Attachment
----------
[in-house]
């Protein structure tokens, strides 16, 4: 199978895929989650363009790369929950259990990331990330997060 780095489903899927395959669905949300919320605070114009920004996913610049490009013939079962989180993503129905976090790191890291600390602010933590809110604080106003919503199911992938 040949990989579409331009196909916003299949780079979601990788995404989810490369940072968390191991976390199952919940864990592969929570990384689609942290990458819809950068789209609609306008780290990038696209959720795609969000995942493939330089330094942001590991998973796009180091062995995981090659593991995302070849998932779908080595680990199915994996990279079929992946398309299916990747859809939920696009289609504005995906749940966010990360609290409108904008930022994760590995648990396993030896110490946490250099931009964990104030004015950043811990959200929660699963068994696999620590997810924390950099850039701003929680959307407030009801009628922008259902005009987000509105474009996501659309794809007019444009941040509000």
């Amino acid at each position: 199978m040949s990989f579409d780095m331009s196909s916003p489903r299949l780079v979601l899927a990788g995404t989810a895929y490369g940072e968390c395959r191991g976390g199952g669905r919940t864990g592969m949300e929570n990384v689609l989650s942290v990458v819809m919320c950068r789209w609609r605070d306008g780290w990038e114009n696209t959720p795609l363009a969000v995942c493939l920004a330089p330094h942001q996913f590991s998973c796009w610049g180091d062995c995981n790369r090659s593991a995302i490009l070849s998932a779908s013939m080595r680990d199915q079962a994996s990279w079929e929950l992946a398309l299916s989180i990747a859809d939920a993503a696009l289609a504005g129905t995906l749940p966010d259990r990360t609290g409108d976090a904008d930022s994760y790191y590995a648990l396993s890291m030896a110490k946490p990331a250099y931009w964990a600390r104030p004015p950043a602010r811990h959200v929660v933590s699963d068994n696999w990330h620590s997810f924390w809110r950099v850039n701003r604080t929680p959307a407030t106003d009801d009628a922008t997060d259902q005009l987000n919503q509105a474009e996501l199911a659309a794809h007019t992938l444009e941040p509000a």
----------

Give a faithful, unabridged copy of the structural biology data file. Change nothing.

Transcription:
[in-house]
């Protein structure tokens, strides 16, 4: 199978895929989650363009790369929950259990990331990330997060 780095489903899927395959669905949300919320605070114009920004996913610049490009013939079962989180993503129905976090790191890291600390602010933590809110604080106003919503199911992938 040949990989579409331009196909916003299949780079979601990788995404989810490369940072968390191991976390199952919940864990592969929570990384689609942290990458819809950068789209609609306008780290990038696209959720795609969000995942493939330089330094942001590991998973796009180091062995995981090659593991995302070849998932779908080595680990199915994996990279079929992946398309299916990747859809939920696009289609504005995906749940966010990360609290409108904008930022994760590995648990396993030896110490946490250099931009964990104030004015950043811990959200929660699963068994696999620590997810924390950099850039701003929680959307407030009801009628922008259902005009987000509105474009996501659309794809007019444009941040509000």
């Amino acid at each position: 199978m040949s990989f579409d780095m331009s196909s916003p489903r299949l780079v979601l899927a990788g995404t989810a895929y490369g940072e968390c395959r191991g976390g199952g669905r919940t864990g592969m949300e929570n990384v689609l989650s942290v990458v819809m919320c950068r789209w609609r605070d306008g780290w990038e114009n696209t959720p795609l363009a969000v995942c493939l920004a330089p330094h942001q996913f590991s998973c796009w610049g180091d062995c995981n790369r090659s593991a995302i490009l070849s998932a779908s013939m080595r680990d199915q079962a994996s990279w079929e929950l992946a398309l299916s989180i990747a859809d939920a993503a696009l289609a504005g129905t995906l749940p966010d259990r990360t609290g409108d976090a904008d930022s994760y790191y590995a648990l396993s890291m030896a110490k946490p990331a250099y931009w964990a600390r104030p004015p950043a602010r811990h959200v929660v933590s699963d068994n696999w990330h620590s997810f924390w809110r950099v850039n701003r604080t929680p959307a407030t106003d009801d009628a922008t997060d259902q005009l987000n919503q509105a474009e996501l199911a659309a794809h007019t992938l444009e941040p509000a």